Wednesday, 12 October 2016

Should Christians Forgive Those Who Are Unrepentant?

All of us who have reached adulthood have surely experienced being sinned against by people in ways that have caused us significant distress. And sometimes those who wrong us never show any sign of repenting of what they have done.

In such cases, what should Christians do? Does God expect us to forgive, or should we withhold forgiveness until there is repentance?


Before answering this question, we need to spend a moment defining exactly what we mean when we say that one person forgives another. I believe that a lot of confusion is caused by failing to recognise that there are two different ways in which we can forgive someone.

First, there is a kind of forgiveness that involves choosing to reject and let go of bitterness towards a person who has sinned.

Second, there is a kind of forgiveness that has to do with how we relate to a person who has sinned. It involves letting the sin go in such a way that we have an obstacle-free relationship with that person.

Usually when someone forgives, they will forgive in both these senses. But the two kinds of forgiveness don’t necessarily always go together, as we will see in what follows. So it is important to distinguish them clearly.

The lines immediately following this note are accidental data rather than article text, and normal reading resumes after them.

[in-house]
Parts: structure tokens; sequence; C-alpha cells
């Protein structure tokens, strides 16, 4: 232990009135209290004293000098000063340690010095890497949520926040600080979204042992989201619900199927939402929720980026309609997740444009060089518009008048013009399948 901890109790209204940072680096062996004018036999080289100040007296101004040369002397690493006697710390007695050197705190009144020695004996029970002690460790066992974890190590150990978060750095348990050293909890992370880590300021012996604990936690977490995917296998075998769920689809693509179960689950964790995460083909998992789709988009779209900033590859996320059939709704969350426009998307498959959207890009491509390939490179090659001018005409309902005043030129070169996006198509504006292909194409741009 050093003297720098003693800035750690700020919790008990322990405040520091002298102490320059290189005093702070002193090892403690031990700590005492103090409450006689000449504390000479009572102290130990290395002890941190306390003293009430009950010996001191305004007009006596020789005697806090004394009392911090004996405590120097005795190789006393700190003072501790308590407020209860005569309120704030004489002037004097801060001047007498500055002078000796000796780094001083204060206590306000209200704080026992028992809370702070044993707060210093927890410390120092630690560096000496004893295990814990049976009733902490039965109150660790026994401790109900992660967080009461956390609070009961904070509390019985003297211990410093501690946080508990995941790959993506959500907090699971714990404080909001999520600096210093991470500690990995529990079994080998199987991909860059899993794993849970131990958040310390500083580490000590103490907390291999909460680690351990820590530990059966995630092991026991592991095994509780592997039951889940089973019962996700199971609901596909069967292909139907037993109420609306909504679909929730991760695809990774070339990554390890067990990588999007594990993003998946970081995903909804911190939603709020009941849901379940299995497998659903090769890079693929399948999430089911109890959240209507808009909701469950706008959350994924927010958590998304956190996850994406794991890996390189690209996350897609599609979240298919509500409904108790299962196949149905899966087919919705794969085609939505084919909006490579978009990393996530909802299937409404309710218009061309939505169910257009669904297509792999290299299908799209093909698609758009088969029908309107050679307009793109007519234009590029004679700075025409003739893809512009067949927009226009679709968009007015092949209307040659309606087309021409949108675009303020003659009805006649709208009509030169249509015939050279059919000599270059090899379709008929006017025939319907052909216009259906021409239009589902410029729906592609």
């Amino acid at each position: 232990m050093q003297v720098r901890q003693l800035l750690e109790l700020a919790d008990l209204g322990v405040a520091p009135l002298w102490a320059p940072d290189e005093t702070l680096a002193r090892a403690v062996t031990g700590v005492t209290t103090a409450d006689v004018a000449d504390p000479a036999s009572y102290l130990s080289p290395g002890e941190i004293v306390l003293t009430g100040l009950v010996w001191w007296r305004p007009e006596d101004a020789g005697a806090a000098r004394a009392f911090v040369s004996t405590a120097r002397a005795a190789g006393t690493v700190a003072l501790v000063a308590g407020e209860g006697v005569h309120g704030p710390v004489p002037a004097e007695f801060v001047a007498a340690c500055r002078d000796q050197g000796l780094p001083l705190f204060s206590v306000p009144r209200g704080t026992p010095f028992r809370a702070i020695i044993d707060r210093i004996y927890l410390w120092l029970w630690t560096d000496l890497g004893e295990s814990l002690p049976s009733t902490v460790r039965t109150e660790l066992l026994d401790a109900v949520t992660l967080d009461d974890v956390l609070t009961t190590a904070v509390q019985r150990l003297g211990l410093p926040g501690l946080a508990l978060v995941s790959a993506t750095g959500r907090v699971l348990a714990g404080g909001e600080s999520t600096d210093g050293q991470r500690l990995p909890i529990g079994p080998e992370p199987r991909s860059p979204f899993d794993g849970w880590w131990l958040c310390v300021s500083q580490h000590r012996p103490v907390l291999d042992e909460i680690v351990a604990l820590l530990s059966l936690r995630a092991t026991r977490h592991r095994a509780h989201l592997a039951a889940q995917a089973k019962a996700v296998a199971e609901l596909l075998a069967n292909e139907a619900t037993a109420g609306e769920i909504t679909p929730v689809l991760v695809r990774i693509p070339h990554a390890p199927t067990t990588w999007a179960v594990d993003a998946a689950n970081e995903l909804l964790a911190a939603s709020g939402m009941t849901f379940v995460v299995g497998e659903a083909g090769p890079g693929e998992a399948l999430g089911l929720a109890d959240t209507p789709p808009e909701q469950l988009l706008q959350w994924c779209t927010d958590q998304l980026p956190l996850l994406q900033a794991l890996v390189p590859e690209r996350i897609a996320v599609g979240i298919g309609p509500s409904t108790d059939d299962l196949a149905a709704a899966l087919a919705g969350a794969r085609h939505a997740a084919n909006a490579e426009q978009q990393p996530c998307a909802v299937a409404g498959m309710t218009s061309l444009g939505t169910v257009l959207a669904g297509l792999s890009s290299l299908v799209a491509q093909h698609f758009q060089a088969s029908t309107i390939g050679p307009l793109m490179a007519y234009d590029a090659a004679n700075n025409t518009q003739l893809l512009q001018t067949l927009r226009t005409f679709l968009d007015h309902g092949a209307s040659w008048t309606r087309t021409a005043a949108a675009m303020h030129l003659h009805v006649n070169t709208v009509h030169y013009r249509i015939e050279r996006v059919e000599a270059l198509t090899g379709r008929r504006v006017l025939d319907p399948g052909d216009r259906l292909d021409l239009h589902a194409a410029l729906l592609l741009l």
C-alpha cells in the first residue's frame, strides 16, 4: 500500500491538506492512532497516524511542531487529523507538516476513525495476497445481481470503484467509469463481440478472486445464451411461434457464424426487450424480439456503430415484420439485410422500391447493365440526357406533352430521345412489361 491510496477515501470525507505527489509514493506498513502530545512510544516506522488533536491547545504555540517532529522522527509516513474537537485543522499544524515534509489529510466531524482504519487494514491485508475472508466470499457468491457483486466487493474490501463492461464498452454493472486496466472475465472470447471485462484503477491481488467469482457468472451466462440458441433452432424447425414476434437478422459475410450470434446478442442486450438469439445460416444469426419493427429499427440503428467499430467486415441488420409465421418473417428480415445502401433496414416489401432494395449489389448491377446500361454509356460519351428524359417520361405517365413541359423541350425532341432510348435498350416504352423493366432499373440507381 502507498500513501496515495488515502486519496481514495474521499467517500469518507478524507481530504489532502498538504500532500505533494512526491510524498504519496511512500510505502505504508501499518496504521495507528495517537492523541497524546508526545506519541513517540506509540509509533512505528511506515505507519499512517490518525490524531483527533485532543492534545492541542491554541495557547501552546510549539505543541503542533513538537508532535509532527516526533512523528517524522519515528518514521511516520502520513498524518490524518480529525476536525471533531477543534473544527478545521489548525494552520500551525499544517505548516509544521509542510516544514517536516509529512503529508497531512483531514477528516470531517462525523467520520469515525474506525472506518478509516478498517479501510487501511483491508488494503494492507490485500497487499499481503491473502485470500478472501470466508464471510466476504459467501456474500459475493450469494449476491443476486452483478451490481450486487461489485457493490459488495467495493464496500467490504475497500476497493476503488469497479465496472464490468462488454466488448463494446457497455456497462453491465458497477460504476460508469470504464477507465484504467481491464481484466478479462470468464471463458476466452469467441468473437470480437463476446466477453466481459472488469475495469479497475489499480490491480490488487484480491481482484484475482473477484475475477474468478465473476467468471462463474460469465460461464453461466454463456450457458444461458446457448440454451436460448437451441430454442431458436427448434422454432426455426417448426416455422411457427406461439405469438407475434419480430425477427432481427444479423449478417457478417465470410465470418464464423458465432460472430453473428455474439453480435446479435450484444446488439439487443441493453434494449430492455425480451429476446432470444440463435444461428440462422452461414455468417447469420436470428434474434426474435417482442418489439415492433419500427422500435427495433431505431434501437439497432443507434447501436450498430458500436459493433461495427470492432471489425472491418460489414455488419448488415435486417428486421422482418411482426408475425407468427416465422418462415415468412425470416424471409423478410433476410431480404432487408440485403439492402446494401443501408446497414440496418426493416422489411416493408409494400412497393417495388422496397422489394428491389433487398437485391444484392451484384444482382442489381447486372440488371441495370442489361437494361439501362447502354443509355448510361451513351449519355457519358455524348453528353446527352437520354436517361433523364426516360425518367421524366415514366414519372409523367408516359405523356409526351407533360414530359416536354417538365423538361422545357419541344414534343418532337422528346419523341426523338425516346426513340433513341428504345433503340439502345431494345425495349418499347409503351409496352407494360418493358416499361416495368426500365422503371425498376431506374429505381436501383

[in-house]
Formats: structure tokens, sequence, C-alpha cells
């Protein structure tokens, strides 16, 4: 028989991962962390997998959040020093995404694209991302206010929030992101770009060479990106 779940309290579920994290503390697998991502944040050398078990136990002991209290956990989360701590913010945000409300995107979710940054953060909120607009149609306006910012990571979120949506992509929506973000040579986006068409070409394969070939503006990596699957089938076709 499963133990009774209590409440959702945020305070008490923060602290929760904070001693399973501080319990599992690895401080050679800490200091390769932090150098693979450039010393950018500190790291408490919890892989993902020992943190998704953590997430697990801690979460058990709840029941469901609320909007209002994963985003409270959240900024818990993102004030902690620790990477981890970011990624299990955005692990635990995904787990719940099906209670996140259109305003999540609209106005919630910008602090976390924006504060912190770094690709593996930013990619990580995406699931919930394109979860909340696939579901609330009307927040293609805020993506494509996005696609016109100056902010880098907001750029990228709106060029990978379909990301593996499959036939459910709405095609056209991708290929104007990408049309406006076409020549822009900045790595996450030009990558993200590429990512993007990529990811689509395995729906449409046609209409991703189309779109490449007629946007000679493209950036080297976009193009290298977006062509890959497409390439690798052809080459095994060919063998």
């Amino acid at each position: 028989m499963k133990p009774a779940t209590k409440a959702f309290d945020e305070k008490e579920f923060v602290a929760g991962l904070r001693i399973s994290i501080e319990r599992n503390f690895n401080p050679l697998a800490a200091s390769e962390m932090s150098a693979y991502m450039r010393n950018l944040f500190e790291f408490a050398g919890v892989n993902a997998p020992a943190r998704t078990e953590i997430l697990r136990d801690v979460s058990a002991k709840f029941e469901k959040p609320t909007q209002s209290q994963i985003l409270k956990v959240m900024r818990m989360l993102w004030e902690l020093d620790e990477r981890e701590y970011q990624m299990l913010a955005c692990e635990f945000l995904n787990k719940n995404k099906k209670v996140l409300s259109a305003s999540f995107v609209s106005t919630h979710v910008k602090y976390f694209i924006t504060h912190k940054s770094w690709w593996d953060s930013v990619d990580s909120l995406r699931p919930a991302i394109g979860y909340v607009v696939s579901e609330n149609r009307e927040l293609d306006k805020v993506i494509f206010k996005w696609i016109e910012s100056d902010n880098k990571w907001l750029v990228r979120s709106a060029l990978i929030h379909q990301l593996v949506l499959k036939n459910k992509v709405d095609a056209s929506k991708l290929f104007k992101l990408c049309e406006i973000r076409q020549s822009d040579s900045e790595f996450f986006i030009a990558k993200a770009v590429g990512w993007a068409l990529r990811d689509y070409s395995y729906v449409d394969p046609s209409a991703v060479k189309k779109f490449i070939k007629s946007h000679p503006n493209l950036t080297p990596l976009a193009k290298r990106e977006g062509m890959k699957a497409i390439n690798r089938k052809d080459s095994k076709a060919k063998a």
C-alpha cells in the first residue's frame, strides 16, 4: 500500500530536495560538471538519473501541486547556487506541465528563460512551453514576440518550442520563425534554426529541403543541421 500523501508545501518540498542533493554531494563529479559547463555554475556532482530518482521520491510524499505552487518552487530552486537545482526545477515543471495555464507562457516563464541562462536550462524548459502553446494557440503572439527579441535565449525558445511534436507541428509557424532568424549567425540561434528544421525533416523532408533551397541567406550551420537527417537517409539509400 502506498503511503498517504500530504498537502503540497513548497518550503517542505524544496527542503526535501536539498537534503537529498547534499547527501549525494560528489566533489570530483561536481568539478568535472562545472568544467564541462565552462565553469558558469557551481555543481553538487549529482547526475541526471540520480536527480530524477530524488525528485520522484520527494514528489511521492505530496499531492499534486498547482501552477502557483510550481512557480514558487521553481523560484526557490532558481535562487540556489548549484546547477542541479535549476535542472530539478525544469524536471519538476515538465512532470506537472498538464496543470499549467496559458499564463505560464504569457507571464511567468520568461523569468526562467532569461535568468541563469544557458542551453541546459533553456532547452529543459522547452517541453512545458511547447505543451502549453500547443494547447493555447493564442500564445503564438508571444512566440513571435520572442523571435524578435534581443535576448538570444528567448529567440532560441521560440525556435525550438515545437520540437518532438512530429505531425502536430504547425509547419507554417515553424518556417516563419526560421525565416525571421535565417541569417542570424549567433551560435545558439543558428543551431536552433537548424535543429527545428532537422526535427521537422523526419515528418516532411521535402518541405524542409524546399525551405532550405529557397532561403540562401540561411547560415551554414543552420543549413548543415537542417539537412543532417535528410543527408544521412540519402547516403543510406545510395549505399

If someone sins against us and then repents, we should always forgive in both the senses just outlined. Of course, we may find it difficult to get rid of bitterness, depending on what has been done to us, and we may need God’s help. But we know that it is our duty to do this.

But what if the sinner is unrepentant? Should we forgive in both senses? Or should we just forgive in the first sense by giving up bitterness? Or should we forgive in neither sense?

For a start, the last option can immediately be ruled out. To harbour feelings of bitterness towards people is always wrong.

But how about relating freely to those who are unrepentant? Should we forgive them in this sense too?

It seems clear that there is no one-size-fits-all answer to this question. There are times when it is right to forgive in this sense even when there is no sign of repentance. And there are times when it is wrong to forgive in this sense when there is no sign of repentance.